Some People Have A Technology Inferiority Complex

Author

Tony Bradley, Contributor

September 25, 2014

Whenever Apple launches a new iPhone something interesting happens: Many Android users hang on every word of the unveiling, and quickly take to online forums to denigrate the new Apple device, and let the world know why their Android smartphone is superior. The phenomenon is not limited to Apple vs. Android, or even technology per se, but the inferiority complex and need to lash out against other products seems to be much greater in the world of tech.

Case in point. I recently wrote an article about why the Surface Pro 3 is the laptop that can replace your tablet, and one reader felt compelled to take the opportunity to slam Microsoft. The entire premise of the post was based on the fact that the Surface Pro 3 does a good enough job filling the role of mobile device, that carrying an additional tablet like an iPad is unnecessary.

A reader chimed in to say, “I respectfully disagree. It’s made by [Microsoft] (they need to stay with software). Terrible price/performance ratio. Their proprietary stuff is losing on all fronts. Linux rules on the server side and they rule on the toys. My box costs less than that running several distros of FREE Linux and any one of these OS’s will blow that thing completely out of the water.”

It is immediately apparent that the reader has a seething dislike of Microsoft, and that he is a fan of the Linux operating system. Fair enough. It’s a free country, and he is entitled to his opinion. The part that doesn’t make sense is why he felt the need to share those thoughts in the comments of this particular article. I’m curious why someone who is inherently anti-Microsoft would invest the time to read an article about the Surface Pro 3 in the first place, and Linux simply doesn’t enter the equation at all.

He begins by stating that he respectfully disagrees—assumedly with the premise that the Surface Pro 3 can replace other tablets like the iPad. But, he then goes on to simply rail against Microsoft as a company, and assert that Microsoft should stick to making software—like the Windows operating system for instance—but follows that by claiming that Linux rules.

Another example is the fact that some Android users seem to pay more attention to Apple than Apple fans, and more than they pay to their mobile OS of choice. When Apple announced the features of iOS 8, or unveiled the new iPhone 6 and iPhone 6 Plus, these Android users with self-esteem issues rush to online forums and comment threads to spew venom about why Apple sucks, or how Android is superior.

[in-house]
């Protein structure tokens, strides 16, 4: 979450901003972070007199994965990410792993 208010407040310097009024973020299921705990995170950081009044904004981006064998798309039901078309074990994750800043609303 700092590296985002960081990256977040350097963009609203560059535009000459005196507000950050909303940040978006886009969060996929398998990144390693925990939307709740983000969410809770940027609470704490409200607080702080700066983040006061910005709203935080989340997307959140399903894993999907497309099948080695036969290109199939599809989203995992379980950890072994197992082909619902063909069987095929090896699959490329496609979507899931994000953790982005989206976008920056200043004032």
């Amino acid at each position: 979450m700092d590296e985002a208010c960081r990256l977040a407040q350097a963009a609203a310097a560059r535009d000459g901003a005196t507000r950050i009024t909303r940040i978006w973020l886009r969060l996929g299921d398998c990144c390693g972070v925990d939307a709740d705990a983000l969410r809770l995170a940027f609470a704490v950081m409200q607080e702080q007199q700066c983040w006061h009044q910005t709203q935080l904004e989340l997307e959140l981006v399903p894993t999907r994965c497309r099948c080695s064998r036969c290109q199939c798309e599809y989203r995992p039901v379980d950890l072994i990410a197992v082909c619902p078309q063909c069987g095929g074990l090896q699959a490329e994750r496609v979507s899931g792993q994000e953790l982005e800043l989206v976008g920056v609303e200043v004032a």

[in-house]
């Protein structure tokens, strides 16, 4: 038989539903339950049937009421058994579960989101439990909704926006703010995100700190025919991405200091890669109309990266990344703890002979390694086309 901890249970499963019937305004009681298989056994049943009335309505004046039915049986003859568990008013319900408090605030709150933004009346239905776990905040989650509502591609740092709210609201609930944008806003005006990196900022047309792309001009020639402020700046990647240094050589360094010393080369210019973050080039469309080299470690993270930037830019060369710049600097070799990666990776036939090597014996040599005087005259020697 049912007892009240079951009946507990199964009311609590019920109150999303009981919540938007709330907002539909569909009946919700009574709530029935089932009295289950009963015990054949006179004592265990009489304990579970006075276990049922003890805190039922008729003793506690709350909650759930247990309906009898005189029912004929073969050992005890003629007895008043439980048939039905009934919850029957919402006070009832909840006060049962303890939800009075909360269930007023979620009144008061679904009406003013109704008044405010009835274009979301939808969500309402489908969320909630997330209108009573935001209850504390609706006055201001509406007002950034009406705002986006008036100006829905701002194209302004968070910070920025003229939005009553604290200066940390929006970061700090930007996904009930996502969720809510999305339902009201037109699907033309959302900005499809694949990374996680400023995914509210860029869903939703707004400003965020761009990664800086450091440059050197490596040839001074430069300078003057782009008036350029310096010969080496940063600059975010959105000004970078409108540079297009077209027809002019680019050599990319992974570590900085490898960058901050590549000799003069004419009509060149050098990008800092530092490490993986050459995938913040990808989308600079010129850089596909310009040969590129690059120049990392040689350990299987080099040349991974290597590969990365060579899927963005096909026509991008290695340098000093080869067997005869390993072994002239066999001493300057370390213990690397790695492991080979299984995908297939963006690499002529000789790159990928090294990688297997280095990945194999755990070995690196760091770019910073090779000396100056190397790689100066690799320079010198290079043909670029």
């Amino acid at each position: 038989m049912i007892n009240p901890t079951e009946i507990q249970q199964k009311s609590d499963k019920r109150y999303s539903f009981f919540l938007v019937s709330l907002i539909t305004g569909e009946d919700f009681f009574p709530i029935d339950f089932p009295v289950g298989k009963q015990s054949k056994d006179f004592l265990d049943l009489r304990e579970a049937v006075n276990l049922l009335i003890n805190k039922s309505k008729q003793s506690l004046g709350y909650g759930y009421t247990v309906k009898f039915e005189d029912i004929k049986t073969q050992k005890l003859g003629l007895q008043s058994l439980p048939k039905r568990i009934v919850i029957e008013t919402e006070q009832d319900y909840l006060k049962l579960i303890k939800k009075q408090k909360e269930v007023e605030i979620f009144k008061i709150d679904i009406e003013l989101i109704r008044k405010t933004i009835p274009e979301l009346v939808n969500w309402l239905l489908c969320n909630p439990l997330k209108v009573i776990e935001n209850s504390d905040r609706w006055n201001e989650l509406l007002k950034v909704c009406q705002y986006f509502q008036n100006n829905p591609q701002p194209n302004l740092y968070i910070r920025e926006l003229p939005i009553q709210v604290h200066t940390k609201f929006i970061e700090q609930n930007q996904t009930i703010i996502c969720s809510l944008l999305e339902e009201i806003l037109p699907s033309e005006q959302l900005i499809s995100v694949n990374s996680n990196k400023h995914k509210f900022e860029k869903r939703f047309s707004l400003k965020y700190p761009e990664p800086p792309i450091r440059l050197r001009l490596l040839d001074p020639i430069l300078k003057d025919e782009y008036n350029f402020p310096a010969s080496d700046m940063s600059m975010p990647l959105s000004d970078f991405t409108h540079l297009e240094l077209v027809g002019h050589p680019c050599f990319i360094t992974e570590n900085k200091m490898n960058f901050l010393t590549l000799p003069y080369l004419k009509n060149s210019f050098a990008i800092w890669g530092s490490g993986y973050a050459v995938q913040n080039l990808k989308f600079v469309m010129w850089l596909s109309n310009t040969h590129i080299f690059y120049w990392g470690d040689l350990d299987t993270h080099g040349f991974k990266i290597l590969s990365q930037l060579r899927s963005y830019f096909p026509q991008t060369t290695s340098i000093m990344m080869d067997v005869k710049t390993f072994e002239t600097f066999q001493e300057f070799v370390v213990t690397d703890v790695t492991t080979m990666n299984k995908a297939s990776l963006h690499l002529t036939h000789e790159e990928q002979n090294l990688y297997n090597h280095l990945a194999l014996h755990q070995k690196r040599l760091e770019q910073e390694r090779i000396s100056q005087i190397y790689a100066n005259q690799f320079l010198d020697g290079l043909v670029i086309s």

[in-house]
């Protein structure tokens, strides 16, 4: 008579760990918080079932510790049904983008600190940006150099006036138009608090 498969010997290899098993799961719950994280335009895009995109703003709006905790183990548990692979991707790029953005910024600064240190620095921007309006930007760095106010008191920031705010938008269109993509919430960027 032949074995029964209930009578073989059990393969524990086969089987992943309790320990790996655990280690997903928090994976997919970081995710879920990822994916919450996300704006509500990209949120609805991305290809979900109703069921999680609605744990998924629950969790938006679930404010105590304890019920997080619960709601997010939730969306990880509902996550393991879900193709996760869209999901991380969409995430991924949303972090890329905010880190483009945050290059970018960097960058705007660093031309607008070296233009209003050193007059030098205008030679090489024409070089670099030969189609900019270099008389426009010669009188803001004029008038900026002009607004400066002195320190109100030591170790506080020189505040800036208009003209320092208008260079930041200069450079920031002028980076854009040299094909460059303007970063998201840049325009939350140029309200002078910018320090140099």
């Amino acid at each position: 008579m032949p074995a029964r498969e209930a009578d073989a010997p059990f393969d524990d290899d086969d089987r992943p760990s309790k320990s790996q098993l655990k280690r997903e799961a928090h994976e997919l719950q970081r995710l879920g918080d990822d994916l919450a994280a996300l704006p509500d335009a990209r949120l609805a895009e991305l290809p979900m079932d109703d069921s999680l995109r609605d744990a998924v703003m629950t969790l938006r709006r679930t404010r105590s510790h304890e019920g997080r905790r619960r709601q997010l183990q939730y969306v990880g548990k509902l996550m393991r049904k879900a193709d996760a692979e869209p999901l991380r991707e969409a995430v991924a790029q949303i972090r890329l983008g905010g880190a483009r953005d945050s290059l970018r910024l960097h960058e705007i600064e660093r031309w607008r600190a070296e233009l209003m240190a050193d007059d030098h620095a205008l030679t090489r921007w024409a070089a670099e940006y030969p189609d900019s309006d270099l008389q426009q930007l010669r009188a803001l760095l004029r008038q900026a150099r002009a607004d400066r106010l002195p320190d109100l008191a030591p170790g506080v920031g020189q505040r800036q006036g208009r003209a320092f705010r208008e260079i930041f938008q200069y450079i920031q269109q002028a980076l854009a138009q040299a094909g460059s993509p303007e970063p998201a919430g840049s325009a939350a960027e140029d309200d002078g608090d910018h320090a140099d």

It seems like there is some sort of inferiority complex at work—like some people can’t just be content to like what they like, or use what they use, but must also go out of their way to make sure you know that whatever you like, or whatever you use is not as good…at least in their opinion. Why bother? If you know you don’t like iOS, and you’re not even considering switching to an iPhone, why even pay attention to what Apple announces in the first place, and why waste the time and effort hating on whatever is announced?

The first production vehicle in the world to have antilock brakes (ABS) as an option was the 1971 Chrysler Imperial. Do you know what you never see? Chrysler fanatics trolling automotive forums, or commenting on stories about the latest Toyota, or Ford models to remark about why they suck, and how they all just copied ABS from Chrysler. That level of vitriol, and the overt effort of actively trolling opposing interests seems limited to technology.

I write about tech for a living, and I have reviewed a wide range of products and devices. So, I’ve been guilty on some level of comparing and contrasting the capabilities of iOS vs. Android, or Windows vs. Linux, or Microsoft Office vs. Google Docs because I get paid to do so.

With the exception of those instances when I am specifically reviewing some alternative device or platform, though, I don’t pay that much attention to what they have to offer. When I’m in the market to get something new, I weigh the pros and cons of the available options, and make a decision. But, I don’t pay attention to what Google announces about the latest release of Android, or what features are in the new version of Ubuntu Linux if I’m not writing about it because I don’t use those platforms so I don’t care.

Do you use Linux, and you feel like it meets your needs better than Windows? Have you chosen an Android smartphone, and it does what you need it to do? Do you prefer it over iOS or Windows Phone? That’s awesome. Just be at peace with that decision. You don’t need to take every opportunity—or invent opportunities where none actually exist—to let the world know what device or platform you chose, and you definitely don’t need to waste your time or anyone else’s by trolling to let everyone know why the device or platform they chose sucks.

Also on Forbes:

Apple Product Launch: iPhone 6 And Apple Watch

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